Chuck Sandy

    • Cheers Chuck. I think this is the way we are going. We all spend ages trying to find sources for materials/lessons and make stuff but a communal bank would be good. However, as Tyson noted, there are many many sites out there for lessons but I think having the raw ingredients ie short texts, audios, videos etc would give us the tools we need. I used to use LESSON WRITER a lot and with just one text it takes you step-by-step through how to make a full lesson. If everyone did that and upload them then after a month there’d be loads of lessons and enough for a full course. That is another issue some writers have with all these ‘one-off lessons’ i.e. no continuity. I’m all for full courses and themes but I think that’s for a teacher to figure out what suits them best. Having a ‘suggested’ 10 unit course or lessons/ideas couldn’t hurt.

      I think The Language Point is a good example of pooling resources and you can win a weekly prize.

      • Hi Phil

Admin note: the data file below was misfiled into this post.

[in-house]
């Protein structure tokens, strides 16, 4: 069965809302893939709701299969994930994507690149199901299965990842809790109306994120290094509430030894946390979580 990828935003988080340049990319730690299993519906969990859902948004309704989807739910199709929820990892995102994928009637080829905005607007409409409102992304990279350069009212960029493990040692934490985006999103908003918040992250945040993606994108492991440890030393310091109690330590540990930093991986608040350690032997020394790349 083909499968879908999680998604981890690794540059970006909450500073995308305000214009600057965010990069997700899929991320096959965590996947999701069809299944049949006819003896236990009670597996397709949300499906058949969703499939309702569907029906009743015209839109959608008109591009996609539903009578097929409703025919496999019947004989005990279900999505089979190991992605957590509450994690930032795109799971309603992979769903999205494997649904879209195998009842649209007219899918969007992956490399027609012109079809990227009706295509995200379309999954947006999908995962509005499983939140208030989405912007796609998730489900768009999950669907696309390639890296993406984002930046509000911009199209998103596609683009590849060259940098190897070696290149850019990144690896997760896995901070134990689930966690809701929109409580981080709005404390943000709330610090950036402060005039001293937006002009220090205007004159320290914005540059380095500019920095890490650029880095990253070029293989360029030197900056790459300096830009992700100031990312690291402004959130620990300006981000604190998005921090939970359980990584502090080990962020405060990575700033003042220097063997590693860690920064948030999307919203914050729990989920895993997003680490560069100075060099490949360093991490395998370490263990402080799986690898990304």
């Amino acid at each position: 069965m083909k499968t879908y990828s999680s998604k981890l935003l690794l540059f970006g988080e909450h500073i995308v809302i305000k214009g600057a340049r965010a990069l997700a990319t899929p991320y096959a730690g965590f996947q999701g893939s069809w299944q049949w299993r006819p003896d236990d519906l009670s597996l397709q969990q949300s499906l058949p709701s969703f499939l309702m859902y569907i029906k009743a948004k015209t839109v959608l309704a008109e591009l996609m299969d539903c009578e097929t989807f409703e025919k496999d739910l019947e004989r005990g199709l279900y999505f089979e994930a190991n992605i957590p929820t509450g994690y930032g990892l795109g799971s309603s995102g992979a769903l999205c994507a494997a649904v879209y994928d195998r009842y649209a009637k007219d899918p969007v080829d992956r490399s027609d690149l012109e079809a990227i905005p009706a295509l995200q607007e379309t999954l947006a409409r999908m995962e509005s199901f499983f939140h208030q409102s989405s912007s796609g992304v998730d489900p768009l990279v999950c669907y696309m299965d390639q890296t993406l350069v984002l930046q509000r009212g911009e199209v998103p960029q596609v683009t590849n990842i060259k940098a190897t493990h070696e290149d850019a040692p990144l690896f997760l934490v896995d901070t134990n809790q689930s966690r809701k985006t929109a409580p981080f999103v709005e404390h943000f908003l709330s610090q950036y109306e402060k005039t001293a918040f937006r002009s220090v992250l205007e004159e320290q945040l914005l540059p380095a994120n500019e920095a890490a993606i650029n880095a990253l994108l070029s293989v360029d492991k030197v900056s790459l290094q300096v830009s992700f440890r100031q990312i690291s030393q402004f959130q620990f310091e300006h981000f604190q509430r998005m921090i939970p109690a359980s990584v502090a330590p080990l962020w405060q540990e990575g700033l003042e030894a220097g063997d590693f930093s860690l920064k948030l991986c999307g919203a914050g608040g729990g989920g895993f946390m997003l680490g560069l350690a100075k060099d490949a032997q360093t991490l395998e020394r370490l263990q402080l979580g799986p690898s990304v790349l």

Thanks for the shout-out to LessonWriter. Here’s a 90-second demo for folks unfamiliar with LessonWriter:

        I’m the founder of the company, and we’re just about to launch version 2 (Late July ’12). It includes unit planning features and very cool new instructional options. It is a lot easier to use ( esp. for non-linguists) and is still free. (And we are finally making our premium school features available to teachers, too!)

        I did want to take issue with the continuity question: LessonWriter automatically sequences skills instruction for lessons created within the same class, providing a coherent and logical pathway for ELLs to build skills.

        This framework gives teachers complete creative freedom to choose content that is best for their students– motivating, relevant, or required– while retaining the structural advantages of a traditional textbook.

        Again, thanks for dropping our name. I promise you’ll like the new LessonWriter even more!